MP Shane Jones will join ‘shrill voices’ of climate change, but only for ‘practical things’

2:19 pm on 20 April 2024
New Zealand First MP Shane Jones

Regional Development Minister Shane Jones. Photo: RNZ / Angus Dreaver

Regional Development Minister Shane Jones says he will join the "shrill" voices of climate change, but only if "we're doing practical things".

He made the comment during a speech at the dawn ceremony celebrating the Waipaoa River Flood Resilience Project yesterday.

The event took place on the western side of the stopbank alongside the Waipaoa River. Mayor Rehette Stoltz, members of Gisborne District Council (GDC), contractors, and members of Rongowhakaata Iwi Trust were among those who attended.

It marked the completion of the first stage of the Waipaoa project, with 25 kilometres of stopbanks widened by four metres in some areas, and other areas increased in height by up to 2m.

This part of the work aims to protect the eastern side of the river between Gisborne city and Poverty Bay, taking into account climate change effects out to 2090.

"Please have confidence we're going to continue in this direction," Jones said at the ceremony.

"We're going to protect ourselves from excesses in the weather.

"I'm a politician who has eschewed joining the voices - far too shrill for my liking - about climate change, unless we're doing practical things," he said.

Mayor Stoltz said Kānoa (Regional Economic Development and Investment Unit) provided an additional $7.5 million to speed up what they were doing in the region's 10-year plan.

"We started that work in 2019, but quickly realised that climate change was catching up with us, and we had to build our stopbanks even higher and wider."

The work stopped one week before Cyclone Gabrielle swept through the area causing widespread destruction in February last year.

"It wasn't even properly grassed up. But we still saved hundreds of homes in Gisborne and thousands of hectares of fertile land," said Stoltz.

A dawn ceremony was held at the Western side of the stopbanks along the Waipaoa River yesterday morning. From left are Morehu Pewhairangi from Te Aitanga a Mahaki iwi, Mayor Rehette Stoltz, Minister Shane Jones, Rongowhakaata Iwi Trust chair Staci Hare and Earthwork Solutions managing director Matt Mead. Picture by Paul Rickard. (LDR single use only).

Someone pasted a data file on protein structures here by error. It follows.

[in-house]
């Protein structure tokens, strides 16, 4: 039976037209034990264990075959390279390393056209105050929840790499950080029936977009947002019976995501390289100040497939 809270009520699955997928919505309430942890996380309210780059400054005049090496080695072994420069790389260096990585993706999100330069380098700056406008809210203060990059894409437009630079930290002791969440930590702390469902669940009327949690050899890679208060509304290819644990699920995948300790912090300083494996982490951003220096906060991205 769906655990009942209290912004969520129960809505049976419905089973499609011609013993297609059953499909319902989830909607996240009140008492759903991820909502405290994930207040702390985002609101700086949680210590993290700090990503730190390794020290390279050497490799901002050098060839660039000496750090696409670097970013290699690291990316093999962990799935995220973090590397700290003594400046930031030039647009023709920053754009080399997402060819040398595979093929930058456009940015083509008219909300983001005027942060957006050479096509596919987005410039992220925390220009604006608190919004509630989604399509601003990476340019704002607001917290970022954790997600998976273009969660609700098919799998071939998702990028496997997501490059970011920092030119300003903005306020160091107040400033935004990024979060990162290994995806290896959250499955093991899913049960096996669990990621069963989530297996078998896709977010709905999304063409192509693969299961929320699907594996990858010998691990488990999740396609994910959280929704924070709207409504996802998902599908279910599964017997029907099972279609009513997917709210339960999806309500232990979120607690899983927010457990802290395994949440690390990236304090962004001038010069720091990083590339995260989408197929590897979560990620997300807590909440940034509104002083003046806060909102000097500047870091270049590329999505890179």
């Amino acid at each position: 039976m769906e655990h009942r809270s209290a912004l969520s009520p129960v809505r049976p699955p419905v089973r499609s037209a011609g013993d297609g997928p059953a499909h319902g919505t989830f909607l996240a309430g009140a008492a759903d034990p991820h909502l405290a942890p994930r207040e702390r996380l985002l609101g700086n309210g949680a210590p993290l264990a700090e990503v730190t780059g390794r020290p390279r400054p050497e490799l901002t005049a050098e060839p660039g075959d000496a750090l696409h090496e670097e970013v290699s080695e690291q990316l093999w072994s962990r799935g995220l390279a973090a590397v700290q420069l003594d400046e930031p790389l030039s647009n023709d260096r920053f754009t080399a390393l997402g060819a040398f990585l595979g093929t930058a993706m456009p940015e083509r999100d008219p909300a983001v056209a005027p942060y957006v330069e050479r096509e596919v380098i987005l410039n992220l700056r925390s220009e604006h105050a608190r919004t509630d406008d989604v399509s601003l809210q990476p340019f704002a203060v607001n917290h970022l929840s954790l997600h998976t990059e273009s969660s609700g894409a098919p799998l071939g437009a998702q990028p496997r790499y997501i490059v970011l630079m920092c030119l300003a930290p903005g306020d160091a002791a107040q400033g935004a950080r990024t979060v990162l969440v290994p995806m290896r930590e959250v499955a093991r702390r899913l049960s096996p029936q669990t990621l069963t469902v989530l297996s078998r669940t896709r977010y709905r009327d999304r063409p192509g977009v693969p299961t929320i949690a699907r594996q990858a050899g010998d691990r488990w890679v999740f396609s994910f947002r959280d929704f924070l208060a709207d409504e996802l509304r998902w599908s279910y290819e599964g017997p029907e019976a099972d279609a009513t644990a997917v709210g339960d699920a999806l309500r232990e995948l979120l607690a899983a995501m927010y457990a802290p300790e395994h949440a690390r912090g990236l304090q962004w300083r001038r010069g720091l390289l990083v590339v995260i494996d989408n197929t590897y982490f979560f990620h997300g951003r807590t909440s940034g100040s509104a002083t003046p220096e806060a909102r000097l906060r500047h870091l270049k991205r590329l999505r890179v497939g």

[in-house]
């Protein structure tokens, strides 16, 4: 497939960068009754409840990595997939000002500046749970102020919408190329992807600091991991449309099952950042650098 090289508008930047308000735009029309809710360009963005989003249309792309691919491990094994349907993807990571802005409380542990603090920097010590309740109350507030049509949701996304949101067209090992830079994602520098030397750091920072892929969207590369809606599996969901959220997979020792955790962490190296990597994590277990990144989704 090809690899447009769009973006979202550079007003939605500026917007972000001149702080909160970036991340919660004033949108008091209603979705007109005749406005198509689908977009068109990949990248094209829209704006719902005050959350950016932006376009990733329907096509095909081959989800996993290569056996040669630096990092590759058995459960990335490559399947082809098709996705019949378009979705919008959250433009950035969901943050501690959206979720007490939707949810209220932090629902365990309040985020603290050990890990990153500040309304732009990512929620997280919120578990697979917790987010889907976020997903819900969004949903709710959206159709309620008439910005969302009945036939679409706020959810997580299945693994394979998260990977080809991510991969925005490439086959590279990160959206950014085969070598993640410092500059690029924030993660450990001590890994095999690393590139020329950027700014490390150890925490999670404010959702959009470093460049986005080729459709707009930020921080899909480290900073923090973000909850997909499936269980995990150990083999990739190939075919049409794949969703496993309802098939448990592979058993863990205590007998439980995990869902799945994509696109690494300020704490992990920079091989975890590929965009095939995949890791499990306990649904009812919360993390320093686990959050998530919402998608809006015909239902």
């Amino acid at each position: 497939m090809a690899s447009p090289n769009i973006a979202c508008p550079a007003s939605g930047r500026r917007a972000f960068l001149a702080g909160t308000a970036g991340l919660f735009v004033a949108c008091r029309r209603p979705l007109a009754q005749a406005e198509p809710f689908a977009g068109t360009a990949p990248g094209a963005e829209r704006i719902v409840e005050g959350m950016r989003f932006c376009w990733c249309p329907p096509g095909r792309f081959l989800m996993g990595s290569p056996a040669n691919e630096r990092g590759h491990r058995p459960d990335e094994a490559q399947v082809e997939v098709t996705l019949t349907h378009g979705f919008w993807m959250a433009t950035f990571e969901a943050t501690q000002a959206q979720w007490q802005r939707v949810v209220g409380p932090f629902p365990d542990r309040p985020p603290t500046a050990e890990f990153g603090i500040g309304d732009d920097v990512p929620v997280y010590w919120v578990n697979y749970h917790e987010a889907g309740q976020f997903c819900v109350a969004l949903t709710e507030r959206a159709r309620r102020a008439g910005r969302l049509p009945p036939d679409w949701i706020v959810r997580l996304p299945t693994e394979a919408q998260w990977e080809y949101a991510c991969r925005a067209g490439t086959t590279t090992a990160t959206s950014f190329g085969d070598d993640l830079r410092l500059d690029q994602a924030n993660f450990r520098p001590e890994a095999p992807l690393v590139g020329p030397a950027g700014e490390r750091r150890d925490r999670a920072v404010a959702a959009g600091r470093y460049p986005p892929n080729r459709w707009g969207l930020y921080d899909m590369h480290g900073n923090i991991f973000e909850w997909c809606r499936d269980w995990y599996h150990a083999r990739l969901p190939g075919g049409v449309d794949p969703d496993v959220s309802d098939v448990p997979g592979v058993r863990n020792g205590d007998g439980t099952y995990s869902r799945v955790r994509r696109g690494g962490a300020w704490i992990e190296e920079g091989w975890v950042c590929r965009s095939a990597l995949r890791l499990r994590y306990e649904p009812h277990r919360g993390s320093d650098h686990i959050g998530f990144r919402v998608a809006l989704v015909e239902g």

From left: Morehu Pewhairangi from Te Aitanga a Mahaki iwi, Mayor Rehette Stoltz, Minister Shane Jones, Rongowhakaata Iwi Trust chair Staci Hare and Earthwork Solutions managing director Matt Mead at the ceremony on 19 April, 2024. Photo: Supplied / Paul Rickard

It is estimated about 50cm to 1m-deep water would have flowed towards the city if the increased stopbanks hadn't been there, a Gisborne council statement said.

"It protected a reported 10,000 people and $7 billion of assets, including major transport links," Jones said in a statement.

Rongowhakaata Iwi Trust chair Staci Hare said it was important to bring together resources.

"In this country, we need to ensure that we've got the supply for our poi (Earth) 100 years from now.

"We need to start thinking more about the diversification of the different industries in our region."

She mentioned the need for partnership to create large commercial-scale native nursery operations.

"As you can see there are no trees," she said.

When asked about future projects for Gisborne, Jones told LDR that flood protection was a priority for him and Infrastructure Minister Chris Bishop.

Kānoa was drawing up some proposals based on the deluge report (Before the Deluge, written following Cyclones Hale and Gabrielle), but he said he did not want the projects to become "ensnared in long resource management consent processes".

"We want to focus initially on those initiatives that the contractors can start work on ASAP.

"Obviously the fast-track process was promoted by New Zealand First as a pragmatic response to statutory constipation," he said.

"We need emergency powers. And that's something that I'm really keen to see developed through the reform of the resource management legislation."

He said he was involved in the 1988-89 writing of the original Resource Management Act.

"But nowadays, with the climate volatility, we need emergency powers that override business as usual," he said.

The government's Fast-track Approvals Bill has drawn criticism for bypassing environmental protections and iwi voices.

"My message to both of those constituencies is that there are trade- offs," Jones said.

"If we want to boost our economy, if we want to generate the necessary revenue, we need to modernise our infrastructure."

As a means of environmental protection, he raised the possibility of translocating species.

"If we do disturb one part of the environment, we can ensure that in other parts of the environment we've mitigated that effect," Jones said.

What's next for the Waipaoa Flood Control Scheme?

Gisborne District Council says the Waipaoa project improves on the Waipaoa Flood Control Scheme, which is 64km of stopbanks, protection works and river control structures along the Waipaoa River.

The flood control scheme protects Gisborne City and the Poverty Bay floodplains and was built between 1953 and 1967.

Mayor Stoltz said in a statement, "Work (will) continue upstream of Patutahi, with 22 km of stopbanks to be progressively upgraded to a higher level of flood protection".

GDC has said the focus of the project is now on the western side, where 18km of stopbanks by the Patutahi township have already been completed.

LDR is local body journalism co-funded by RNZ and NZ On Air.

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